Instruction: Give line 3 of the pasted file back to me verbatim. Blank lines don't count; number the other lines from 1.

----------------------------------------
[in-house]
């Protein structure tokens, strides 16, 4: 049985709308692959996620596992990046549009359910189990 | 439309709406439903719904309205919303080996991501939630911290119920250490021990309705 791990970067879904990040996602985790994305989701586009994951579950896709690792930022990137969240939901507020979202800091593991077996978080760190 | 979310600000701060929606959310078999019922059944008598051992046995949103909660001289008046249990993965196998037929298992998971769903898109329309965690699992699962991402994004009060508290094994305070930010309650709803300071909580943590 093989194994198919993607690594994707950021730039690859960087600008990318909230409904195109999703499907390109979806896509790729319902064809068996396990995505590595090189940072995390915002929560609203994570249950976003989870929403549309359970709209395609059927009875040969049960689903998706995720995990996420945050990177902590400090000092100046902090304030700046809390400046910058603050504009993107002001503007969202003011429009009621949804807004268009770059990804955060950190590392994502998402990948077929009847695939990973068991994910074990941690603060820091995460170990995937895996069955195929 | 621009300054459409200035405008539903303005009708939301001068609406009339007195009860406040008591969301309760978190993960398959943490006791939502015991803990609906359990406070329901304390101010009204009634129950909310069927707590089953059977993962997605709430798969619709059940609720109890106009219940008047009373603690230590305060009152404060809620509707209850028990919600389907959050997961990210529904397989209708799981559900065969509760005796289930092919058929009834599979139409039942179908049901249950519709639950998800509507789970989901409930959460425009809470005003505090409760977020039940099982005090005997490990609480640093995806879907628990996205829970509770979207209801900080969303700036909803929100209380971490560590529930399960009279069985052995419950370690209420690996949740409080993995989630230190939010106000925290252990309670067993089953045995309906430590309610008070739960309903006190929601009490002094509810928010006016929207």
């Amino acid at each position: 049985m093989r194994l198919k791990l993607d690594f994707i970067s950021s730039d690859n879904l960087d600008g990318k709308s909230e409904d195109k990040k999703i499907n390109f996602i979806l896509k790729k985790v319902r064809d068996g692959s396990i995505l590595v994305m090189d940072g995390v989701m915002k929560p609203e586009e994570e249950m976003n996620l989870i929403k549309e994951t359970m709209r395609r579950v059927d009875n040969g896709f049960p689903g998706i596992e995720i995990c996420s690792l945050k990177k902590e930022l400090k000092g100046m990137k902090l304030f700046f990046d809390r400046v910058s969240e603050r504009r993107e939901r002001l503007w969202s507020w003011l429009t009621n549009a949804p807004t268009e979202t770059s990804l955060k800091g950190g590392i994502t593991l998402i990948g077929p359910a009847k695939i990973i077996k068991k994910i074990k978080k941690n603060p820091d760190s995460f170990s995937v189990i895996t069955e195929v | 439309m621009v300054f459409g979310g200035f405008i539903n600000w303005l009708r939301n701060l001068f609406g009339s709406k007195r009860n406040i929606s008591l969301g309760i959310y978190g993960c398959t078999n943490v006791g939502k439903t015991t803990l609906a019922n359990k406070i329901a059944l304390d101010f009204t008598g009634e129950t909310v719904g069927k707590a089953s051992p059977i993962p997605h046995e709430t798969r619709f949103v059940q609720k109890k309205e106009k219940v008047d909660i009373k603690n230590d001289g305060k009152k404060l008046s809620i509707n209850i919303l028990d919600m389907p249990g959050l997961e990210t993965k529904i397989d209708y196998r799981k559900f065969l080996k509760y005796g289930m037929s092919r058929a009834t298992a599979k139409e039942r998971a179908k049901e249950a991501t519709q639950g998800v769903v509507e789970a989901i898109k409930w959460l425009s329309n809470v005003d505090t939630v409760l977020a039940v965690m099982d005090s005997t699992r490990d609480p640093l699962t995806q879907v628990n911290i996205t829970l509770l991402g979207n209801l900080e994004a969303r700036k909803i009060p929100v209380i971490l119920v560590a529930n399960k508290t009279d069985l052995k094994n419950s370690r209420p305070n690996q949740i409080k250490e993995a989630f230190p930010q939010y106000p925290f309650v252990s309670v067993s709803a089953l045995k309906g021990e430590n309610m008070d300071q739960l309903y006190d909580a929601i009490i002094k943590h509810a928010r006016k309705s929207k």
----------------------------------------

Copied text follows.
């Amino acid at each position: 049985m093989r194994l198919k791990l993607d690594f994707i970067s950021s730039d690859n879904l960087d600008g990318k709308s909230e409904d195109k990040k999703i499907n390109f996602i979806l896509k790729k985790v319902r064809d068996g692959s396990i995505l590595v994305m090189d940072g995390v989701m915002k929560p609203e586009e994570e249950m976003n996620l989870i929403k549309e994951t359970m709209r395609r579950v059927d009875n040969g896709f049960p689903g998706i596992e995720i995990c996420s690792l945050k990177k902590e930022l400090k000092g100046m990137k902090l304030f700046f990046d809390r400046v910058s969240e603050r504009r993107e939901r002001l503007w969202s507020w003011l429009t009621n549009a949804p807004t268009e979202t770059s990804l955060k800091g950190g590392i994502t593991l998402i990948g077929p359910a009847k695939i990973i077996k068991k994910i074990k978080k941690n603060p820091d760190s995460f170990s995937v189990i895996t069955e195929v | 439309m621009v300054f459409g979310g200035f405008i539903n600000w303005l009708r939301n701060l001068f609406g009339s709406k007195r009860n406040i929606s008591l969301g309760i959310y978190g993960c398959t078999n943490v006791g939502k439903t015991t803990l609906a019922n359990k406070i329901a059944l304390d101010f009204t008598g009634e129950t909310v719904g069927k707590a089953s051992p059977i993962p997605h046995e709430t798969r619709f949103v059940q609720k109890k309205e106009k219940v008047d909660i009373k603690n230590d001289g305060k009152k404060l008046s809620i509707n209850i919303l028990d919600m389907p249990g959050l997961e990210t993965k529904i397989d209708y196998r799981k559900f065969l080996k509760y005796g289930m037929s092919r058929a009834t298992a599979k139409e039942r998971a179908k049901e249950a991501t519709q639950g998800v769903v509507e789970a989901i898109k409930w959460l425009s329309n809470v005003d505090t939630v409760l977020a039940v965690m099982d005090s005997t699992r490990d609480p640093l699962t995806q879907v628990n911290i996205t829970l509770l991402g979207n209801l900080e994004a969303r700036k909803i009060p929100v209380i971490l119920v560590a529930n399960k508290t009279d069985l052995k094994n419950s370690r209420p305070n690996q949740i409080k250490e993995a989630f230190p930010q939010y106000p925290f309650v252990s309670v067993s709803a089953l045995k309906g021990e430590n309610m008070d300071q739960l309903y006190d909580a929601i009490i002094k943590h509810a928010r006016k309705s929207k």